298 • AMERICAN GRAPHIC DESIGN & ADVERTISING 29


CLIENT

Fresh Solutions DESIGN FIRM

Sire Advertising www.sireadvertising.com CREATIVES

Shawn Felty, Sumer Buttorff, Jake Chamberlain

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Michigan Avenue Magazine DESIGN FIRM

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Richard Shanks, Carrie Wang

Websites â&#x20AC;¢ 299


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Heister House Millworks DESIGN FIRM

Sire Advertising www.sireadvertising.com CREATIVES

Shawn Felty, Sumer Buttorff, Ian Lane

300 â&#x20AC;¢ AMERICAN GRAPHIC DESIGN & ADVERTISING 29


292929 29292929 2929 STUDENT WORK


BEST of CATEGORY

PROJECT

Every Man Jack Packaging INSTRUCTOR

Amanda Lenig SCHOOL

Susquehanna University www.susqu.edu STUDENT DESIGNER

Loren Schott

WHAT THE JUDGES LIKE ABOUT THIS “This has an undefinable quality that looks comtemporary and nostalgic at the same time.” “The layout on the labels is excellent. The text and colors can be switched to accomodate the individual products, but maintain a strong corporate identity.” “I like the tie-inspired wrappers that echo the tie image in the logo. Obviously masculine, but sophisticated, not macho.”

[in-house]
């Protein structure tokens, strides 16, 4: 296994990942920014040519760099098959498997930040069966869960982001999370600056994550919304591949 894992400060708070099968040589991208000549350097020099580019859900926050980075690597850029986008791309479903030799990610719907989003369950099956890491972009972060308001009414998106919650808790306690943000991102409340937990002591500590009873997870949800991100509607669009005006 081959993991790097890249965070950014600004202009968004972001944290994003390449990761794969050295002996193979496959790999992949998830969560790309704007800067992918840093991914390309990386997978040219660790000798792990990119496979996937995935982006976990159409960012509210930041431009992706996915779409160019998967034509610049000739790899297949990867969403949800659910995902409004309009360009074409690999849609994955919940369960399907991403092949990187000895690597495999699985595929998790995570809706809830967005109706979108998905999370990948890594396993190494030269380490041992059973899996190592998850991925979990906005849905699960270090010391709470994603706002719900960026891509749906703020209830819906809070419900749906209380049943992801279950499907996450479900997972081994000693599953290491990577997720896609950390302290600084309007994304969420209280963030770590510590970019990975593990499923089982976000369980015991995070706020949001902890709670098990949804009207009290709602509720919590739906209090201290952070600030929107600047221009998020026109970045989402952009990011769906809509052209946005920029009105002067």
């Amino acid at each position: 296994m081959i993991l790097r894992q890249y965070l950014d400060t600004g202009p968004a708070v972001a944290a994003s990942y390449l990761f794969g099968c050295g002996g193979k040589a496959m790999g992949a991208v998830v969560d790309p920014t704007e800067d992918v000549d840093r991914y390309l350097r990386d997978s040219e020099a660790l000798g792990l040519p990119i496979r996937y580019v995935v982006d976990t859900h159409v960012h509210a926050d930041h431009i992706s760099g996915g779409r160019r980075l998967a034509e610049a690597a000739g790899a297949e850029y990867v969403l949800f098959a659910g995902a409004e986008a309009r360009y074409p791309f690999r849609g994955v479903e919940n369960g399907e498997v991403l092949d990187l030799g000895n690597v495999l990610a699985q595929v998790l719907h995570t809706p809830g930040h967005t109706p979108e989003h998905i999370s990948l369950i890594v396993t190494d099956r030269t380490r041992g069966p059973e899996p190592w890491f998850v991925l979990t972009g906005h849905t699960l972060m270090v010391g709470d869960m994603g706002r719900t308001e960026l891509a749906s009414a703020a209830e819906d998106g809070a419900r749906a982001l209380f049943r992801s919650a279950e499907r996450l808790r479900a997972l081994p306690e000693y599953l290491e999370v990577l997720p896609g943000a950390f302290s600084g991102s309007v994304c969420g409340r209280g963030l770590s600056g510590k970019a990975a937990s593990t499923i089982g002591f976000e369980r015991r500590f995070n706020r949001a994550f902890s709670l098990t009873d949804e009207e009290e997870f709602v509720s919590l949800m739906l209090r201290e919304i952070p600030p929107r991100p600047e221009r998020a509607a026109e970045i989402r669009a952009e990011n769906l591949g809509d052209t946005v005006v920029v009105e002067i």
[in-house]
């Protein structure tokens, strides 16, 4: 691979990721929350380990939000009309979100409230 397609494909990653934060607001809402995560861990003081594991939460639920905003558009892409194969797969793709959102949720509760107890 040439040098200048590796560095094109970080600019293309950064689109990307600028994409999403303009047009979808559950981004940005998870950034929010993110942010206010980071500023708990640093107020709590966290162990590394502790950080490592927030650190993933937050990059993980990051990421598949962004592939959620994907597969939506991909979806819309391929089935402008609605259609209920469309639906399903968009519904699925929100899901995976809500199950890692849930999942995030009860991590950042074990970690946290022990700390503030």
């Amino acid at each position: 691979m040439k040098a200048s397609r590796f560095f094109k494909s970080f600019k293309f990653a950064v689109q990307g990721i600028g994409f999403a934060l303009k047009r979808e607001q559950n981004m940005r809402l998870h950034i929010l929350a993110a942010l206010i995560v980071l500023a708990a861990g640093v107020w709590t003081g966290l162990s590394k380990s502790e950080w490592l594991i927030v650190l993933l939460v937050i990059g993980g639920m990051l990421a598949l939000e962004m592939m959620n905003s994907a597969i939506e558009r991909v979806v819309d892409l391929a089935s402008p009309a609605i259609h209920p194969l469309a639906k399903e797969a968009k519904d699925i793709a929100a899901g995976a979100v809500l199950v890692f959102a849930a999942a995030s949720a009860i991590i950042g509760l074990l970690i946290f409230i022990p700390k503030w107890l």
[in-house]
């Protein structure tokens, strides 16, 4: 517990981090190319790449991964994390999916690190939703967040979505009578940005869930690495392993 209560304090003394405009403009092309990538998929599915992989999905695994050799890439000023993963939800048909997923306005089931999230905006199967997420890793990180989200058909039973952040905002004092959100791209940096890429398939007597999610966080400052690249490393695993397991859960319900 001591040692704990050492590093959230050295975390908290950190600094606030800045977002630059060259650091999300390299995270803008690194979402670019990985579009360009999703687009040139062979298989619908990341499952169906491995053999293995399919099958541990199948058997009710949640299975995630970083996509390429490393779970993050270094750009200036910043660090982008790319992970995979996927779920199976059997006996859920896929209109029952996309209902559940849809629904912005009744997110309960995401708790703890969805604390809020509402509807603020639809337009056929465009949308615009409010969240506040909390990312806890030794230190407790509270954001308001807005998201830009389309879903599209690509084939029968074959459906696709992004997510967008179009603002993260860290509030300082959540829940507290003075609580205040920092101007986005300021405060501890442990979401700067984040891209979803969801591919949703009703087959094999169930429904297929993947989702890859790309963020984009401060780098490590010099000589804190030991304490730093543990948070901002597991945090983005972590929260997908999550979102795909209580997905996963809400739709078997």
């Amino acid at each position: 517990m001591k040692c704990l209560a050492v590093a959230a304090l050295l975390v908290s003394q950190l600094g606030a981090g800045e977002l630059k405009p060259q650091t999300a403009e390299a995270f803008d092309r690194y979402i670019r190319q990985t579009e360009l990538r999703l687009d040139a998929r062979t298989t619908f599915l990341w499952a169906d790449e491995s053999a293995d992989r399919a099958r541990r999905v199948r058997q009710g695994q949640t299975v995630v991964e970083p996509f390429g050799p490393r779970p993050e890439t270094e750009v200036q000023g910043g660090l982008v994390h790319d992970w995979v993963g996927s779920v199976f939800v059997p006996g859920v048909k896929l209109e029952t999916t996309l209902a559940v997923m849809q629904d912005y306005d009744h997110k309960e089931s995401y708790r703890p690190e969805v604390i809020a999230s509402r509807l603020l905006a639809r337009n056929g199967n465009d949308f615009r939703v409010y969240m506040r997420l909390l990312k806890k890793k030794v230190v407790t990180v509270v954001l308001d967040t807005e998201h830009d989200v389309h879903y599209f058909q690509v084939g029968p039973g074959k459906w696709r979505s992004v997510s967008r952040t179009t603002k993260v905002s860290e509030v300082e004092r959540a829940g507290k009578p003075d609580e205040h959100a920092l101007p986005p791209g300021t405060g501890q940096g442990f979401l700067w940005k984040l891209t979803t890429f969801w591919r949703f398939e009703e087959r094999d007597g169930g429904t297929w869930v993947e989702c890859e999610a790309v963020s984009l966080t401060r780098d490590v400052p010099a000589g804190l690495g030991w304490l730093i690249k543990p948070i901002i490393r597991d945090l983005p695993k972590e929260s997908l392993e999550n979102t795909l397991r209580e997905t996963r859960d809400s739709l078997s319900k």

302 • AMERICAN GRAPHIC DESIGN & ADVERTISING 29


FINALIST BEST OF CATEGORY PROJECT

Chocalate Dipped Fortune Cookie Packaging INSTRUCTOR

Nicholas Stephenson SCHOOL

Pennsylvania College of Technology www.pct.edu STUDENT DESIGNER

Erica Hoover

FINALIST BEST OF CATEGORY PROJECT

“JFK” Book Jacket INSTRUCTOR

Mark Fertig SCHOOL

Susquehanna University www.susqu.edu STUDENT DESIGNER

Colton Schools